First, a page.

As I laughingly said to my husband earlier this evening, some fucked up thing in you attracts some fucked up thing in another person, and you are drawn to each other to learn and to heal (totally uncouth, I know. I’ve learned the value of levity).
Here’s another situation:
You are the executive assistant to an internationally recognized motivational speaker. He has helped thousands of people to witness their inner experience and transform their beliefs in order to manifest the lives they want to be living. You love your job, you get along with your boss, and all is well... except that today, he has completely turned on you. He seems to be searching for things to correct or criticize. Each time you pass each other in the hallway, you feel a thick tension in the air. You feel edgy and you start combing your behavior for errors. What have you done to negatively impact the business? Why is your relationship with him suddenly in the garbage? You breathe and take some space, finding stillness and then flow. You soften. Without judgment, you witness your behavior and discover... nothing. You are doing your job as well as ever. There isn’t even anything to forgive. You recognize that his behavior is unusual. Later, you find an opening and engage him in authentic, heartful conversation about something meaningful to you – gently engaging the trust you know exists between you - which changes the energetic charge in the room and slowly rekindles your connection. After a few minutes, he reveals that he'd had an argument with his partner just before he came to work… where he saw you… and he’d pointed the blaming finger away from himself for relief. You rest in your knowing of your self and hold a spacious lovingness for his experience to unfold. He thanks you, apologizes for unjustly blaming you, and makes use of your offering to process his feelings. The air feels clear again.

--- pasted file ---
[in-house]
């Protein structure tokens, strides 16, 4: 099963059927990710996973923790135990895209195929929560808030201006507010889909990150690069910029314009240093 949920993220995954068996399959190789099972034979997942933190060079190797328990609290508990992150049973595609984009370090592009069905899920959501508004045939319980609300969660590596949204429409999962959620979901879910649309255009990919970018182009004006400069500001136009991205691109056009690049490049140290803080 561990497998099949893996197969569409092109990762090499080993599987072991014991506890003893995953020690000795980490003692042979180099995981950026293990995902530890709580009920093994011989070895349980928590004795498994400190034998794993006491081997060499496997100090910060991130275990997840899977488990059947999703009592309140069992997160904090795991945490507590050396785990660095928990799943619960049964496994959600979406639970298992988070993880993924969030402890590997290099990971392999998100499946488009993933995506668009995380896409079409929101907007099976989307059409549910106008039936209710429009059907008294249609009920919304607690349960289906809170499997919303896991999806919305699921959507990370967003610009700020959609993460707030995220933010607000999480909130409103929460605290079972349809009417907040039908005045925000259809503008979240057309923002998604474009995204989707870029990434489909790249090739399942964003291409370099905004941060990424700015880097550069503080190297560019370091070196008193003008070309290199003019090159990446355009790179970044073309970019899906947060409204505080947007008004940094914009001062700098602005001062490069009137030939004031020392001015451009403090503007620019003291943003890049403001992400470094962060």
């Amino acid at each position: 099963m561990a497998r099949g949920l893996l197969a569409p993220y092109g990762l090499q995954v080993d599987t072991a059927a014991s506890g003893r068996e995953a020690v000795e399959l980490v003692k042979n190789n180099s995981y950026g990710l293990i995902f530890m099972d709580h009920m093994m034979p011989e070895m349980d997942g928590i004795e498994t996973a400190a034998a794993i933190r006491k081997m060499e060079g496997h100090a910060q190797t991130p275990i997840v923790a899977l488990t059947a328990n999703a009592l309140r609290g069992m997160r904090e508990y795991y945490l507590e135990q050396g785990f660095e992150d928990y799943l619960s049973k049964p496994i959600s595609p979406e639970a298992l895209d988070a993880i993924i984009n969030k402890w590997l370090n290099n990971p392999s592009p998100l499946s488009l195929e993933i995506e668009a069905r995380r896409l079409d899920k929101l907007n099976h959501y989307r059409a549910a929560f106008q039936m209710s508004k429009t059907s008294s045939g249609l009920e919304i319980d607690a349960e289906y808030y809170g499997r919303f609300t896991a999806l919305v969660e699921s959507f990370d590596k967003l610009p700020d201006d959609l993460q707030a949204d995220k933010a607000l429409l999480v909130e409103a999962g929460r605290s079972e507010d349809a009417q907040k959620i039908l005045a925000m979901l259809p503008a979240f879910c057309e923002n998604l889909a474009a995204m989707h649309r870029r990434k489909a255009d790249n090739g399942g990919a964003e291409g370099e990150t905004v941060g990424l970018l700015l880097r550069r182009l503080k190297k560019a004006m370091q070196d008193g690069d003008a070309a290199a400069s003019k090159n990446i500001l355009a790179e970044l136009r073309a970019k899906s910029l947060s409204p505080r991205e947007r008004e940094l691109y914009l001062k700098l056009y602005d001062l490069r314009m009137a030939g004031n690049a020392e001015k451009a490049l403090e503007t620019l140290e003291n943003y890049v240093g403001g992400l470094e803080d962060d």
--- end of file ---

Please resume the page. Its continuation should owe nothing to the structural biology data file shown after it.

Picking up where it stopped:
Every interaction is a gift from God. And when I say God, I mean your Higher Self. I mean Source. I mean the One who takes every opportunity to steer each of us back to our innate wholeness by way of triggers and awareness and courage and vulnerability and healing and LOVE.
Humans are human, including those people who seem to everyone else like they've got it all figured out (like you, perhaps). Sometimes we aren't seeing something about ourselves, even though we are affecting others by our unconscious behaviors. It takes slowing down to understand what’s going on. It’s a combination of slowing down, looking at what’s being reflected back to us, witnessing our inner landscape and our behavior... and then, even when our behaviors and the beliefs that cause them are conscious, it requires great courage to acknowledge what's happening. Vulnerability with ourselves and others can open wide the doors to personal healing and reparations.